Preparing your car for a journey across Europe

Preparing your car for a journey across Europe

When planning a long getaway, most holidaymakers will naturally start looking at flights to their preferred destinations. But one way to save money on a holiday is to go somewhere by car; flights can be very expensive and, although it can be stressful, taking the trip on four wheels can be a great way to see the sights along the way and avoid the horrors of airport car rental desks. There are many things to consider before making that drive through Europe and this handy checklist should help prepare you.

First of all, your car needs to be in tip-top condition. Breaking down abroad can be very expensive, not to mention a logistical nightmare, so run a few checks on your car to ensure that it is up to the test. Check under the bonnet to make sure nothing looks out of place. Visually inspect your tyres, wipers and mirrors to see if anything is in need of any attention or replacement. If in doubt, it’s best to have your car inspected by a mechanic so that any major problems can be resolved ahead of time. You can find more details on what other checks to make on your car.

motors.co.uk

With your car ready to hit the European roads, you should think about whether or not your insurance policy will cover the trip. Contact your provider for confirmation – and think about what type to get if your policy does not cover non-UK trips. The most basic additional cover is known as a “green card” but it really is basic – so make the necessary arrangements if you feel you’ll need more protection during the drive.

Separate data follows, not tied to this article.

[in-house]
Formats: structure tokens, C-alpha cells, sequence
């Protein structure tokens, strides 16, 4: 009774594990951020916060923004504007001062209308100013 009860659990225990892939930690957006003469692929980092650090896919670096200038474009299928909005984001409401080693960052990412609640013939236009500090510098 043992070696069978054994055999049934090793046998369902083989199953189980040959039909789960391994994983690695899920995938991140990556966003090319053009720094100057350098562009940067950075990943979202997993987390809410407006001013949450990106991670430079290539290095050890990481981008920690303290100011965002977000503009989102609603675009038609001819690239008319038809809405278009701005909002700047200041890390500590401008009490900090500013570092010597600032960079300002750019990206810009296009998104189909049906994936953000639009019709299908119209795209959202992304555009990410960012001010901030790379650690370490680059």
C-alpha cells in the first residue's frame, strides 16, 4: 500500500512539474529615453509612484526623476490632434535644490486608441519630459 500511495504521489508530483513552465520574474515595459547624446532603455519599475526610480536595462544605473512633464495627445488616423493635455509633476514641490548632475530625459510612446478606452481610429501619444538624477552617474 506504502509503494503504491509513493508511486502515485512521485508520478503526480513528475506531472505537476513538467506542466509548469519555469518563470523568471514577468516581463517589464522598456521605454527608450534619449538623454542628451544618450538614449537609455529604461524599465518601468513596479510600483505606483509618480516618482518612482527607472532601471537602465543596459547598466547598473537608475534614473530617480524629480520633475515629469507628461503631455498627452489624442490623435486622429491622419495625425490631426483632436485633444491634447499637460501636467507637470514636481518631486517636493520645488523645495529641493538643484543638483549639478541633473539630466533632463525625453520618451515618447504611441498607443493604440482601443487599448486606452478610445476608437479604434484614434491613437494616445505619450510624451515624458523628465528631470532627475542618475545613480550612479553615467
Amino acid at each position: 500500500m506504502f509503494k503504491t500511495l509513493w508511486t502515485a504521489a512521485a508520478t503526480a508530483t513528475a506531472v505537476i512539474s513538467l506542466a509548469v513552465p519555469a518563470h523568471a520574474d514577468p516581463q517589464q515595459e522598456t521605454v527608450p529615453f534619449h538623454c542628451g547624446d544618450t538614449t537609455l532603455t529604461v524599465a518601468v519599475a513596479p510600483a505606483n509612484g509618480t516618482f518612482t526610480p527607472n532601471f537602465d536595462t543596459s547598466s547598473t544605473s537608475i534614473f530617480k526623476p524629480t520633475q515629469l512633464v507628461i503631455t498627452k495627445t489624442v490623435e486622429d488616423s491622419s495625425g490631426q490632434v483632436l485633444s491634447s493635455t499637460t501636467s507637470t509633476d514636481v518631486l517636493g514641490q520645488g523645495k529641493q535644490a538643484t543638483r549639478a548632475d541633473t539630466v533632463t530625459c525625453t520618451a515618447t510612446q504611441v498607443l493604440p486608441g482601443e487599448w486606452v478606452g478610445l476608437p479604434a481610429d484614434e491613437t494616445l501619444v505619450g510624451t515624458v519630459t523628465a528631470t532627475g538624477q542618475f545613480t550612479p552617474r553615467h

When you come to plan the route you’ll be taking onto the continent, you should consider how you’ll be crossing the English Channel. Although taking your car aboard the EuroTunnel train costs more money than boarding a ferry from Dover, it will get you to the other side in half the time. If time isn’t a concern and you’d prefer a more scenic journey (and don’t get seasick!) then the ferry would be much more fun.

Don’t be caught out by the differences between English and European driving laws; it’s more than just a matter of knowing which side to drive on. For example, in France all road vehicles must be stocked with a breathalyser device. This is intended to lower the incidence of drink-driving accidents and drivers who fail to produce their own breathalyser when stopped will face an on-the-spot fine. Some European countries also require a basic road rescue kit – also intended to boost driver awareness and road safety. High-visibility jackets, fire extinguishers and first aid kits are all minimum requirements in certain countries so be wary of what it is you must have in your car.

Now that you know what preparations to make for your trip abroad, make sure to do your homework and get everything in order before you set off for sunnier climes this winter.